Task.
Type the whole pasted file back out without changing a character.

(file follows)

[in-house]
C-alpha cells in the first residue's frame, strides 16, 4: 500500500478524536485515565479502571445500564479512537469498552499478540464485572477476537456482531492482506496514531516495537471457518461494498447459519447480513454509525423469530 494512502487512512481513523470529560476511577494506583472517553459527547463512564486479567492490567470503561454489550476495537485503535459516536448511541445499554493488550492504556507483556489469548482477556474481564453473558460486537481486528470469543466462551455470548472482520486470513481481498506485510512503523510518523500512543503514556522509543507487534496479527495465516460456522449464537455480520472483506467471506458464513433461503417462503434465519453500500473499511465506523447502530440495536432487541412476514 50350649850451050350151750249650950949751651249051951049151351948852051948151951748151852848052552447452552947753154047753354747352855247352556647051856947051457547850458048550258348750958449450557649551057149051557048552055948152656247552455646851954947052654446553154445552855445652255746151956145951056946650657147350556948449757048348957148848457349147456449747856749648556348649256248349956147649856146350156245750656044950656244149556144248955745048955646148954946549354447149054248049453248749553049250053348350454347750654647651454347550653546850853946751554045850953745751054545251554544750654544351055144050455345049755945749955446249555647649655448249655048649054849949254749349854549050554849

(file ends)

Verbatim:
[in-house]
C-alpha cells in the first residue's frame, strides 16, 4: 500500500478524536485515565479502571445500564479512537469498552499478540464485572477476537456482531492482506496514531516495537471457518461494498447459519447480513454509525423469530 494512502487512512481513523470529560476511577494506583472517553459527547463512564486479567492490567470503561454489550476495537485503535459516536448511541445499554493488550492504556507483556489469548482477556474481564453473558460486537481486528470469543466462551455470548472482520486470513481481498506485510512503523510518523500512543503514556522509543507487534496479527495465516460456522449464537455480520472483506467471506458464513433461503417462503434465519453500500473499511465506523447502530440495536432487541412476514 50350649850451050350151750249650950949751651249051951049151351948852051948151951748151852848052552447452552947753154047753354747352855247352556647051856947051457547850458048550258348750958449450557649551057149051557048552055948152656247552455646851954947052654446553154445552855445652255746151956145951056946650657147350556948449757048348957148848457349147456449747856749648556348649256248349956147649856146350156245750656044950656244149556144248955745048955646148954946549354447149054248049453248749553049250053348350454347750654647651454347550653546850853946751554045850953745751054545251554544750654544351055144050455345049755945749955446249555647649655448249655048649054849949254749349854549050554849